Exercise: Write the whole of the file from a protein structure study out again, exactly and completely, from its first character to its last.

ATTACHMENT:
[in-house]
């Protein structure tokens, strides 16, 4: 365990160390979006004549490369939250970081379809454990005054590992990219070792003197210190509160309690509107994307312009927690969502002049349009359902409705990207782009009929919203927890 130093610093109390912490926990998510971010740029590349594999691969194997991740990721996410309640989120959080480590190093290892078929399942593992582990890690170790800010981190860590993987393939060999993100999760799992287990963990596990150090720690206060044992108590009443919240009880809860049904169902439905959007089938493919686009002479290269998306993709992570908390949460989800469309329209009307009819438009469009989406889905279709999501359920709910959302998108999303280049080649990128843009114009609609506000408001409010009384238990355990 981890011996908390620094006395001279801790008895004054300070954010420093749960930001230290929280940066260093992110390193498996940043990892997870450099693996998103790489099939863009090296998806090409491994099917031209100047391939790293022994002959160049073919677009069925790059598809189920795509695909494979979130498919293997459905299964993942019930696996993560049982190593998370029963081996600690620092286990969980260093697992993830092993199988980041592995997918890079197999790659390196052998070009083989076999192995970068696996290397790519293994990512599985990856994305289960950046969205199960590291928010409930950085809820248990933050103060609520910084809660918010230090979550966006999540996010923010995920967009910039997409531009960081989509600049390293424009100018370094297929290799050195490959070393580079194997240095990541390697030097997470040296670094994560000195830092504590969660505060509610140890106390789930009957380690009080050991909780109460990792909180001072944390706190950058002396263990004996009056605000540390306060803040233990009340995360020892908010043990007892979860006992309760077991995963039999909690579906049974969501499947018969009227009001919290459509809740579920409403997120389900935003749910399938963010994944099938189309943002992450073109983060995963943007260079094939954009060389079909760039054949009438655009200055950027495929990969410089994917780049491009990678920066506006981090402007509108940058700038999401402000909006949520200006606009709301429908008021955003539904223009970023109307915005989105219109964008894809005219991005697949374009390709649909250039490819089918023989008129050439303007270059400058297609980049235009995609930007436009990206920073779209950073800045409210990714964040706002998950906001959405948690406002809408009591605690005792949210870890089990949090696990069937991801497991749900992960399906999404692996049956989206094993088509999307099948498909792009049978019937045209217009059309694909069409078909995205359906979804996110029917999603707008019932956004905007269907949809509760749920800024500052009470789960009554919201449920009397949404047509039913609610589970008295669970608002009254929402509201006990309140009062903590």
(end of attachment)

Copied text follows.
[in-house]
């Protein structure tokens, strides 16, 4: 365990160390979006004549490369939250970081379809454990005054590992990219070792003197210190509160309690509107994307312009927690969502002049349009359902409705990207782009009929919203927890 130093610093109390912490926990998510971010740029590349594999691969194997991740990721996410309640989120959080480590190093290892078929399942593992582990890690170790800010981190860590993987393939060999993100999760799992287990963990596990150090720690206060044992108590009443919240009880809860049904169902439905959007089938493919686009002479290269998306993709992570908390949460989800469309329209009307009819438009469009989406889905279709999501359920709910959302998108999303280049080649990128843009114009609609506000408001409010009384238990355990 981890011996908390620094006395001279801790008895004054300070954010420093749960930001230290929280940066260093992110390193498996940043990892997870450099693996998103790489099939863009090296998806090409491994099917031209100047391939790293022994002959160049073919677009069925790059598809189920795509695909494979979130498919293997459905299964993942019930696996993560049982190593998370029963081996600690620092286990969980260093697992993830092993199988980041592995997918890079197999790659390196052998070009083989076999192995970068696996290397790519293994990512599985990856994305289960950046969205199960590291928010409930950085809820248990933050103060609520910084809660918010230090979550966006999540996010923010995920967009910039997409531009960081989509600049390293424009100018370094297929290799050195490959070393580079194997240095990541390697030097997470040296670094994560000195830092504590969660505060509610140890106390789930009957380690009080050991909780109460990792909180001072944390706190950058002396263990004996009056605000540390306060803040233990009340995360020892908010043990007892979860006992309760077991995963039999909690579906049974969501499947018969009227009001919290459509809740579920409403997120389900935003749910399938963010994944099938189309943002992450073109983060995963943007260079094939954009060389079909760039054949009438655009200055950027495929990969410089994917780049491009990678920066506006981090402007509108940058700038999401402000909006949520200006606009709301429908008021955003539904223009970023109307915005989105219109964008894809005219991005697949374009390709649909250039490819089918023989008129050439303007270059400058297609980049235009995609930007436009990206920073779209950073800045409210990714964040706002998950906001959405948690406002809408009591605690005792949210870890089990949090696990069937991801497991749900992960399906999404692996049956989206094993088509999307099948498909792009049978019937045209217009059309694909069409078909995205359906979804996110029917999603707008019932956004905007269907949809509760749920800024500052009470789960009554919201449920009397949404047509039913609610589970008295669970608002009254929402509201006990309140009062903590």